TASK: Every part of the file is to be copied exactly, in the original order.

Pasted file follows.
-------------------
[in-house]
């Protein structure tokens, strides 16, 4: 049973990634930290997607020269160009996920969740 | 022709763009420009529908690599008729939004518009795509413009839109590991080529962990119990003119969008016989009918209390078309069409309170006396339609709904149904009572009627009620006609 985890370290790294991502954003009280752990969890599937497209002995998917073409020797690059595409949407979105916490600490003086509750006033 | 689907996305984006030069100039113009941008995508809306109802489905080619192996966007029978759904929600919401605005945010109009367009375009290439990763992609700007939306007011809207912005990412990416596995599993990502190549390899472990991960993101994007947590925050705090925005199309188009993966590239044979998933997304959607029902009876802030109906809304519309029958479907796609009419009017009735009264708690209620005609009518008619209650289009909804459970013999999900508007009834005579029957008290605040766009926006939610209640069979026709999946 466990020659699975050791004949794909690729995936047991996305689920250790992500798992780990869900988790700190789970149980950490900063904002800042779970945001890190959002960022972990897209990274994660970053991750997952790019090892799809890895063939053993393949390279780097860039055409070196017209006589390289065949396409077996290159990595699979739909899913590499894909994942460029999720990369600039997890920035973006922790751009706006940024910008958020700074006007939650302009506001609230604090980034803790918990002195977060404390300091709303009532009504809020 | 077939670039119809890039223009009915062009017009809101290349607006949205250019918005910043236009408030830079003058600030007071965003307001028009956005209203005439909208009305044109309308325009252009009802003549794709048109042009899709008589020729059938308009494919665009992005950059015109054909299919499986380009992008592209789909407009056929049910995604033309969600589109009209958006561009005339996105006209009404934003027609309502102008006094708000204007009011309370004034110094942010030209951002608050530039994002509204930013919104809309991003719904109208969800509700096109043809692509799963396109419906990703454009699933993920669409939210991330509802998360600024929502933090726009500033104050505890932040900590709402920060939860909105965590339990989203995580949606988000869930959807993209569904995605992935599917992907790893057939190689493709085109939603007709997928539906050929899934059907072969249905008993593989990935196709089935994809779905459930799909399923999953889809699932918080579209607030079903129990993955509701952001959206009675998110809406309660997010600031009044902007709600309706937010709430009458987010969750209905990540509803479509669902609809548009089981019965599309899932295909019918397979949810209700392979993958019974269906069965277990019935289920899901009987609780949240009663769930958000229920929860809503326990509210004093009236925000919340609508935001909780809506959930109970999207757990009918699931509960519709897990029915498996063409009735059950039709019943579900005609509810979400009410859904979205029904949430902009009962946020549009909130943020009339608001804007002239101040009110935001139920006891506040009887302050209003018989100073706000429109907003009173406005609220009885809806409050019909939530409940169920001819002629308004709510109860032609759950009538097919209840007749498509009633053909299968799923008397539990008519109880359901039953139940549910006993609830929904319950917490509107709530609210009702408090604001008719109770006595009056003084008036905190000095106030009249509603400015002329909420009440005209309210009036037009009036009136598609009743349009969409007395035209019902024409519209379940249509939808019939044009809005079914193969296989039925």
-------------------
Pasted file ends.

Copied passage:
[in-house]
């Protein structure tokens, strides 16, 4: 049973990634930290997607020269160009996920969740 | 022709763009420009529908690599008729939004518009795509413009839109590991080529962990119990003119969008016989009918209390078309069409309170006396339609709904149904009572009627009620006609 985890370290790294991502954003009280752990969890599937497209002995998917073409020797690059595409949407979105916490600490003086509750006033 | 689907996305984006030069100039113009941008995508809306109802489905080619192996966007029978759904929600919401605005945010109009367009375009290439990763992609700007939306007011809207912005990412990416596995599993990502190549390899472990991960993101994007947590925050705090925005199309188009993966590239044979998933997304959607029902009876802030109906809304519309029958479907796609009419009017009735009264708690209620005609009518008619209650289009909804459970013999999900508007009834005579029957008290605040766009926006939610209640069979026709999946 466990020659699975050791004949794909690729995936047991996305689920250790992500798992780990869900988790700190789970149980950490900063904002800042779970945001890190959002960022972990897209990274994660970053991750997952790019090892799809890895063939053993393949390279780097860039055409070196017209006589390289065949396409077996290159990595699979739909899913590499894909994942460029999720990369600039997890920035973006922790751009706006940024910008958020700074006007939650302009506001609230604090980034803790918990002195977060404390300091709303009532009504809020 | 077939670039119809890039223009009915062009017009809101290349607006949205250019918005910043236009408030830079003058600030007071965003307001028009956005209203005439909208009305044109309308325009252009009802003549794709048109042009899709008589020729059938308009494919665009992005950059015109054909299919499986380009992008592209789909407009056929049910995604033309969600589109009209958006561009005339996105006209009404934003027609309502102008006094708000204007009011309370004034110094942010030209951002608050530039994002509204930013919104809309991003719904109208969800509700096109043809692509799963396109419906990703454009699933993920669409939210991330509802998360600024929502933090726009500033104050505890932040900590709402920060939860909105965590339990989203995580949606988000869930959807993209569904995605992935599917992907790893057939190689493709085109939603007709997928539906050929899934059907072969249905008993593989990935196709089935994809779905459930799909399923999953889809699932918080579209607030079903129990993955509701952001959206009675998110809406309660997010600031009044902007709600309706937010709430009458987010969750209905990540509803479509669902609809548009089981019965599309899932295909019918397979949810209700392979993958019974269906069965277990019935289920899901009987609780949240009663769930958000229920929860809503326990509210004093009236925000919340609508935001909780809506959930109970999207757990009918699931509960519709897990029915498996063409009735059950039709019943579900005609509810979400009410859904979205029904949430902009009962946020549009909130943020009339608001804007002239101040009110935001139920006891506040009887302050209003018989100073706000429109907003009173406005609220009885809806409050019909939530409940169920001819002629308004709510109860032609759950009538097919209840007749498509009633053909299968799923008397539990008519109880359901039953139940549910006993609830929904319950917490509107709530609210009702408090604001008719109770006595009056003084008036905190000095106030009249509603400015002329909420009440005209309210009036037009009036009136598609009743349009969409007395035209019902024409519209379940249509939808019939044009809005079914193969296989039925």